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What gap around inset doors of the average kitchen size?

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johnelliott

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When making hardwood kitchens with inset doors I usually aim for a 2mm gap all round, but am now thinking that that's a little tight, especially if I start using butt hinges instead of the 3D adjustable Blum hinges that I normally use.
Any comments?
John
 

Adam

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johnelliott":1e6s90hu said:
41 views and not a single reply????????
What are you lot frightened of?
Come on, someone must have an opinion about this

John
Sorry John,

I came and had a look - but having never come up against this - simply don't have an answer

Sorry!

Adam
 

Chris Knight

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John,

I guess it depends in part on what the doors are made of. I use butt hinges for solid wood cabinets but if fitting is required, I can plane a bit off the doors (frame and panel) - can you do this with your kitchen doors? And, will they change dimensions with changes in humidity?

I would have thought that with a couple of jigs and the fact that you are presumably (?) working with a lot of standard sizes that your accuracy in fitting butt hinges should/could be high without a lot of difficulty and that 2mm is enough - I aim for around 1mm (with the caveat that I mentioned re planing).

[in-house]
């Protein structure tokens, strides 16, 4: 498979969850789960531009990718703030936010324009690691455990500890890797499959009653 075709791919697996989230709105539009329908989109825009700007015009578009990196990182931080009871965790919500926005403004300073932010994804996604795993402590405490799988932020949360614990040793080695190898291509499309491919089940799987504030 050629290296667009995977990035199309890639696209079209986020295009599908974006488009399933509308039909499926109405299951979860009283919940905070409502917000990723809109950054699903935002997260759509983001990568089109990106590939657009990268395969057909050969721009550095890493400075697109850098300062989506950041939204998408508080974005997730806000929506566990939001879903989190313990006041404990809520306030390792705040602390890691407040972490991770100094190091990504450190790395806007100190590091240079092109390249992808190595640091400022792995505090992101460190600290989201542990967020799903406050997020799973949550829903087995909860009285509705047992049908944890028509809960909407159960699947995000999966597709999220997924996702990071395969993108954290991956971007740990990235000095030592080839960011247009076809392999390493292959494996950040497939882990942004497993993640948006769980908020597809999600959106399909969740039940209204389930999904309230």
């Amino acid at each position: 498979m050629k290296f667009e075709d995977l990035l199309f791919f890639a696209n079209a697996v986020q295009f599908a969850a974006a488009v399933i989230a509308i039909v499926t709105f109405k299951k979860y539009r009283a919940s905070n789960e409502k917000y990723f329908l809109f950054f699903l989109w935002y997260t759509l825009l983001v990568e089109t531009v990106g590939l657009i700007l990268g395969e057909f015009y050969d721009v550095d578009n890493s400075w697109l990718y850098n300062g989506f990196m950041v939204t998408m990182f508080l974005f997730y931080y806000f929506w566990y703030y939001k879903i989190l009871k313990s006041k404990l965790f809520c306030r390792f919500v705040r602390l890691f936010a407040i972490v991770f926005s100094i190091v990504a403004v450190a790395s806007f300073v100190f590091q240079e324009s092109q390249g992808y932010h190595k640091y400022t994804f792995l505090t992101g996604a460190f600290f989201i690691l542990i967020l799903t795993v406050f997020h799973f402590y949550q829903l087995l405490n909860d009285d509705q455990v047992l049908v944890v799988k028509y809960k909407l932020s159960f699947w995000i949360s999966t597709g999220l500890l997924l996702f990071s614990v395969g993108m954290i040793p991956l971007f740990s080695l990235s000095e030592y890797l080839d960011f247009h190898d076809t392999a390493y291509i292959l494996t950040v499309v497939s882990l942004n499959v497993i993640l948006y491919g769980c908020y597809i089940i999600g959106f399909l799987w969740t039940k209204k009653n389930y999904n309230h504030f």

Aragorn

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Hi John.
I design 1.5mm gaps around doors that I make i.e. the door width is 3mm smaller than the frame.
The hinges I use when mortised flush give me 1.5mm on that side, so I just match it all round.
I prefer the look of as small a gap as possible.
 
A

Anonymous

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John

Well it's always a bit of an adventure in my case I just make 'em to fit and creep up on the gap.

It's probably a well known tip but I'll state it anyway and that is to have the opening edge of an inset door at a bit less than 90 degrees relative to the face so you can have a really tight gap with the door closed and the trailing edge won't catch on the frame when it opens.

Roy
 

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